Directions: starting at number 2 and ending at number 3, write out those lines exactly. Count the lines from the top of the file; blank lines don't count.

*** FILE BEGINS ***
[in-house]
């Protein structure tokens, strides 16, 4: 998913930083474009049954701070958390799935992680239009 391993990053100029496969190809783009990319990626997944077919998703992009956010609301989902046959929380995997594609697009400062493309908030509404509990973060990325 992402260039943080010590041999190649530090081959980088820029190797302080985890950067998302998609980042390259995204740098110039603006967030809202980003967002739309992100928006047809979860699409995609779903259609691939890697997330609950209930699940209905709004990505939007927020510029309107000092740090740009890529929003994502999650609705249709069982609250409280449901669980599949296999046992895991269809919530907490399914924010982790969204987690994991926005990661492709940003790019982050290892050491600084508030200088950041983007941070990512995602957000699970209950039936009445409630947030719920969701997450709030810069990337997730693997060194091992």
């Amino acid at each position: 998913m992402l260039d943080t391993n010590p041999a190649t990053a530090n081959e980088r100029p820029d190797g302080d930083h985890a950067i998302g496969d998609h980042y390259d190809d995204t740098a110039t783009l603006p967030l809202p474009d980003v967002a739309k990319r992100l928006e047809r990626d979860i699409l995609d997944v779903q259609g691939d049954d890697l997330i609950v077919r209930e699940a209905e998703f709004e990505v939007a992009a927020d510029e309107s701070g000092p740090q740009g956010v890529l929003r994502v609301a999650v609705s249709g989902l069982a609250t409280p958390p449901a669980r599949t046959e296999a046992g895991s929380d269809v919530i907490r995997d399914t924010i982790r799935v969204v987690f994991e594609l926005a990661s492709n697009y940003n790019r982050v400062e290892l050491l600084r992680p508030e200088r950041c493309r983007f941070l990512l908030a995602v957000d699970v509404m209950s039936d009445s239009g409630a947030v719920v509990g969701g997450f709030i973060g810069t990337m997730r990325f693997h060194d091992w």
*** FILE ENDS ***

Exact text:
């Protein structure tokens, strides 16, 4: 998913930083474009049954701070958390799935992680239009 391993990053100029496969190809783009990319990626997944077919998703992009956010609301989902046959929380995997594609697009400062493309908030509404509990973060990325 992402260039943080010590041999190649530090081959980088820029190797302080985890950067998302998609980042390259995204740098110039603006967030809202980003967002739309992100928006047809979860699409995609779903259609691939890697997330609950209930699940209905709004990505939007927020510029309107000092740090740009890529929003994502999650609705249709069982609250409280449901669980599949296999046992895991269809919530907490399914924010982790969204987690994991926005990661492709940003790019982050290892050491600084508030200088950041983007941070990512995602957000699970209950039936009445409630947030719920969701997450709030810069990337997730693997060194091992």
């Amino acid at each position: 998913m992402l260039d943080t391993n010590p041999a190649t990053a530090n081959e980088r100029p820029d190797g302080d930083h985890a950067i998302g496969d998609h980042y390259d190809d995204t740098a110039t783009l603006p967030l809202p474009d980003v967002a739309k990319r992100l928006e047809r990626d979860i699409l995609d997944v779903q259609g691939d049954d890697l997330i609950v077919r209930e699940a209905e998703f709004e990505v939007a992009a927020d510029e309107s701070g000092p740090q740009g956010v890529l929003r994502v609301a999650v609705s249709g989902l069982a609250t409280p958390p449901a669980r599949t046959e296999a046992g895991s929380d269809v919530i907490r995997d399914t924010i982790r799935v969204v987690f994991e594609l926005a990661s492709n697009y940003n790019r982050v400062e290892l050491l600084r992680p508030e200088r950041c493309r983007f941070l990512l908030a995602v957000d699970v509404m209950s039936d009445s239009g409630a947030v719920v509990g969701g997450f709030i973060g810069t990337m997730r990325f693997h060194d091992w």